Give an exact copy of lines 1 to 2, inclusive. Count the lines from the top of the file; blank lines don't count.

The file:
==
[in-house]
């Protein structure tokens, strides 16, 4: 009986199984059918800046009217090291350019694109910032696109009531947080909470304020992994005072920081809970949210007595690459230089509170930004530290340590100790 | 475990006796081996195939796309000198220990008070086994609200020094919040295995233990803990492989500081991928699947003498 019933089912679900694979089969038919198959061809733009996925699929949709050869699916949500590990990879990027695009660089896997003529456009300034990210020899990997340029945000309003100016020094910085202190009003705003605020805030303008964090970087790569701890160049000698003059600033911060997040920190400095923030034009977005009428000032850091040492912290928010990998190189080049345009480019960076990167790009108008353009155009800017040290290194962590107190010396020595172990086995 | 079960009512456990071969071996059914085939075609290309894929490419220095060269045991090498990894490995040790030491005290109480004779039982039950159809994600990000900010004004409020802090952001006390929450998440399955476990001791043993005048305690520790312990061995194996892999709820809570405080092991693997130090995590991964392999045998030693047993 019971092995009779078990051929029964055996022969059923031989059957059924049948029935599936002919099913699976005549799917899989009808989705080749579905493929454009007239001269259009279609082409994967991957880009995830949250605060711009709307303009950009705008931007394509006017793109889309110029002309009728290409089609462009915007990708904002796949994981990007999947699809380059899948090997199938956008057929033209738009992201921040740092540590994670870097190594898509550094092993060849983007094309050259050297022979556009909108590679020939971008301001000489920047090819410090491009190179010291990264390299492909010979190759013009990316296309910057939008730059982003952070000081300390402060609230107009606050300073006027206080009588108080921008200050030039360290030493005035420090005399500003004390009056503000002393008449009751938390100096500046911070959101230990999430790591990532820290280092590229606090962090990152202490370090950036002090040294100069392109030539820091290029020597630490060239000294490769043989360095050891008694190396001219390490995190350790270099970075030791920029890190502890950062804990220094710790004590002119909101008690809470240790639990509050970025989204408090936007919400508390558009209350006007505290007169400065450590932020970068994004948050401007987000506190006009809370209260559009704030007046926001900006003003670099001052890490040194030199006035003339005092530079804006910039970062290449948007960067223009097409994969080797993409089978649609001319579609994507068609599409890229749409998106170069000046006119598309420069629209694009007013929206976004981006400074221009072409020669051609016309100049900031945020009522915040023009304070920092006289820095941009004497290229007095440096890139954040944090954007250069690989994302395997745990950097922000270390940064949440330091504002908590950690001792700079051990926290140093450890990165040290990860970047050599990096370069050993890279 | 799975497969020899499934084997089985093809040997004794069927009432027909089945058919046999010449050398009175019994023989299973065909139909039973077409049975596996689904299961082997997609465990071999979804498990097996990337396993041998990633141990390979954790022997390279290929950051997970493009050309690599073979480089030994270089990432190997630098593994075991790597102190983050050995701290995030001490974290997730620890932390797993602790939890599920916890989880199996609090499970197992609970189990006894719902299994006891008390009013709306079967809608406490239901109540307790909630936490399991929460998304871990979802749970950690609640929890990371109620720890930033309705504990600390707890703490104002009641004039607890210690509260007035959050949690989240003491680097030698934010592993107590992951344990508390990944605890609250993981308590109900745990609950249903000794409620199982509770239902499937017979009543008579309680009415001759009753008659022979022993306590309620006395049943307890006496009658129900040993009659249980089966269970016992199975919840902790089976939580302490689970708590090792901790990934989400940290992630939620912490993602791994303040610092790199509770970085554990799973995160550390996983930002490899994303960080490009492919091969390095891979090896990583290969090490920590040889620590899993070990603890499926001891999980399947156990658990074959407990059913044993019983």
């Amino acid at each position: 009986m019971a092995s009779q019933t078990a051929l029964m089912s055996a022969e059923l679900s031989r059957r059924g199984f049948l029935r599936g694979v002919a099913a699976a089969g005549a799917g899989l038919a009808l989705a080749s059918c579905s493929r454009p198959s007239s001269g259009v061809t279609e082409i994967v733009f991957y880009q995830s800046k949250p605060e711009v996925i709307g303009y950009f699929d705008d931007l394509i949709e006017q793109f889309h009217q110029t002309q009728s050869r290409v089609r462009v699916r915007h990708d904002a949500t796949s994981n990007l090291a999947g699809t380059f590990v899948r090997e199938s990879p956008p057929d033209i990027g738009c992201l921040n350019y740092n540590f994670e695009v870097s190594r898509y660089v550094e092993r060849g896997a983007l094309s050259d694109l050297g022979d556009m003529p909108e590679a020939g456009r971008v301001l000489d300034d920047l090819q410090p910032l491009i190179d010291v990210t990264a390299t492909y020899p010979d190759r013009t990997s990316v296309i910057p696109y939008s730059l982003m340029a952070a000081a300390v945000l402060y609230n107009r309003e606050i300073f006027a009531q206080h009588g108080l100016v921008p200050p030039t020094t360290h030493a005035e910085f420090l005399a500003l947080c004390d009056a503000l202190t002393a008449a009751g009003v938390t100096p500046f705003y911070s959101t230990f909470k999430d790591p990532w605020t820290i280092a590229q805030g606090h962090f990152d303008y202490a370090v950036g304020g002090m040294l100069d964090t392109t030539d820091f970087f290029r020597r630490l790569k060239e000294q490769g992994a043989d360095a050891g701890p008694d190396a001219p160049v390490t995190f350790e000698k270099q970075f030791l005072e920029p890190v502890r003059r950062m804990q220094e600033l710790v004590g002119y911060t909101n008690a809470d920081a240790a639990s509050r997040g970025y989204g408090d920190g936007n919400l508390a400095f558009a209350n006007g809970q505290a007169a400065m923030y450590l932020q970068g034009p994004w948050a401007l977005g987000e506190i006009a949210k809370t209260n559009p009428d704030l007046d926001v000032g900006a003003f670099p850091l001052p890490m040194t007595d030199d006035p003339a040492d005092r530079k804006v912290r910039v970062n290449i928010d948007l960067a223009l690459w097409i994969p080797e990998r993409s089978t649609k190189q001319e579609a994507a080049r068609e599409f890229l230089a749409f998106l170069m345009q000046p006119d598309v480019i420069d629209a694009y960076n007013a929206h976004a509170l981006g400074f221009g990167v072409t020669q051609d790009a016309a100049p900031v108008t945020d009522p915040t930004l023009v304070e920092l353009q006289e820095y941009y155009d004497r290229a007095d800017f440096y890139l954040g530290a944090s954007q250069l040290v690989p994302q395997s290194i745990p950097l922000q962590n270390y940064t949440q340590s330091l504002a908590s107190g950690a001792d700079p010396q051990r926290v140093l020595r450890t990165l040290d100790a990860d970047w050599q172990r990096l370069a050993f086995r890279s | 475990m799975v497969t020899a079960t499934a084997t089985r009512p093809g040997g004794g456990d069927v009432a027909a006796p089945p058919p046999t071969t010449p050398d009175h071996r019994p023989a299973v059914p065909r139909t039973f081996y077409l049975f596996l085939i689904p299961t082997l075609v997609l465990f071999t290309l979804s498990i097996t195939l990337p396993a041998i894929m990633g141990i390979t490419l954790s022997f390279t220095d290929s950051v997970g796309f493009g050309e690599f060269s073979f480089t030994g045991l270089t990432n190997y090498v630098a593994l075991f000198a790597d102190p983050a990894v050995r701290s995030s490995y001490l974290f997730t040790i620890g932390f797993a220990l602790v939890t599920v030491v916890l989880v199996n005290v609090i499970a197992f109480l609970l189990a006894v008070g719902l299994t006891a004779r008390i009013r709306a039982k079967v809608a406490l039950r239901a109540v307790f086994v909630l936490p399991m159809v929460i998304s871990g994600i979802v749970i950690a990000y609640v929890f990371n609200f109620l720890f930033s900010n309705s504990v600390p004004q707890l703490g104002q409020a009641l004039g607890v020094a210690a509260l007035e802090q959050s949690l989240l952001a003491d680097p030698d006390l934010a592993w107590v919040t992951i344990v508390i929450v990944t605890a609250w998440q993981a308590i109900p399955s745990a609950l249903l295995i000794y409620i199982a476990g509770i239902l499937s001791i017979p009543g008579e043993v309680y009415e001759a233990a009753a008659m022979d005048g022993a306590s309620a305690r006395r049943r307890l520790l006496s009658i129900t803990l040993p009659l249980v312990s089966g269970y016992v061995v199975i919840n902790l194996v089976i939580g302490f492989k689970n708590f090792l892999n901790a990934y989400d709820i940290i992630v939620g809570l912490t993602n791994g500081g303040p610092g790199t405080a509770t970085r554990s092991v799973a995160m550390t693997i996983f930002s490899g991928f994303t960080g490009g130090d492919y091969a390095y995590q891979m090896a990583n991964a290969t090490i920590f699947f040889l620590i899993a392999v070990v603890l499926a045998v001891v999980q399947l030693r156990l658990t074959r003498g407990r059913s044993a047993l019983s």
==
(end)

[in-house]
């Protein structure tokens, strides 16, 4: 009986199984059918800046009217090291350019694109910032696109009531947080909470304020992994005072920081809970949210007595690459230089509170930004530290340590100790 | 475990006796081996195939796309000198220990008070086994609200020094919040295995233990803990492989500081991928699947003498 019933089912679900694979089969038919198959061809733009996925699929949709050869699916949500590990990879990027695009660089896997003529456009300034990210020899990997340029945000309003100016020094910085202190009003705003605020805030303008964090970087790569701890160049000698003059600033911060997040920190400095923030034009977005009428000032850091040492912290928010990998190189080049345009480019960076990167790009108008353009155009800017040290290194962590107190010396020595172990086995 | 079960009512456990071969071996059914085939075609290309894929490419220095060269045991090498990894490995040790030491005290109480004779039982039950159809994600990000900010004004409020802090952001006390929450998440399955476990001791043993005048305690520790312990061995194996892999709820809570405080092991693997130090995590991964392999045998030693047993 019971092995009779078990051929029964055996022969059923031989059957059924049948029935599936002919099913699976005549799917899989009808989705080749579905493929454009007239001269259009279609082409994967991957880009995830949250605060711009709307303009950009705008931007394509006017793109889309110029002309009728290409089609462009915007990708904002796949994981990007999947699809380059899948090997199938956008057929033209738009992201921040740092540590994670870097190594898509550094092993060849983007094309050259050297022979556009909108590679020939971008301001000489920047090819410090491009190179010291990264390299492909010979190759013009990316296309910057939008730059982003952070000081300390402060609230107009606050300073006027206080009588108080921008200050030039360290030493005035420090005399500003004390009056503000002393008449009751938390100096500046911070959101230990999430790591990532820290280092590229606090962090990152202490370090950036002090040294100069392109030539820091290029020597630490060239000294490769043989360095050891008694190396001219390490995190350790270099970075030791920029890190502890950062804990220094710790004590002119909101008690809470240790639990509050970025989204408090936007919400508390558009209350006007505290007169400065450590932020970068994004948050401007987000506190006009809370209260559009704030007046926001900006003003670099001052890490040194030199006035003339005092530079804006910039970062290449948007960067223009097409994969080797993409089978649609001319579609994507068609599409890229749409998106170069000046006119598309420069629209694009007013929206976004981006400074221009072409020669051609016309100049900031945020009522915040023009304070920092006289820095941009004497290229007095440096890139954040944090954007250069690989994302395997745990950097922000270390940064949440330091504002908590950690001792700079051990926290140093450890990165040290990860970047050599990096370069050993890279 | 799975497969020899499934084997089985093809040997004794069927009432027909089945058919046999010449050398009175019994023989299973065909139909039973077409049975596996689904299961082997997609465990071999979804498990097996990337396993041998990633141990390979954790022997390279290929950051997970493009050309690599073979480089030994270089990432190997630098593994075991790597102190983050050995701290995030001490974290997730620890932390797993602790939890599920916890989880199996609090499970197992609970189990006894719902299994006891008390009013709306079967809608406490239901109540307790909630936490399991929460998304871990979802749970950690609640929890990371109620720890930033309705504990600390707890703490104002009641004039607890210690509260007035959050949690989240003491680097030698934010592993107590992951344990508390990944605890609250993981308590109900745990609950249903000794409620199982509770239902499937017979009543008579309680009415001759009753008659022979022993306590309620006395049943307890006496009658129900040993009659249980089966269970016992199975919840902790089976939580302490689970708590090792901790990934989400940290992630939620912490993602791994303040610092790199509770970085554990799973995160550390996983930002490899994303960080490009492919091969390095891979090896990583290969090490920590040889620590899993070990603890499926001891999980399947156990658990074959407990059913044993019983």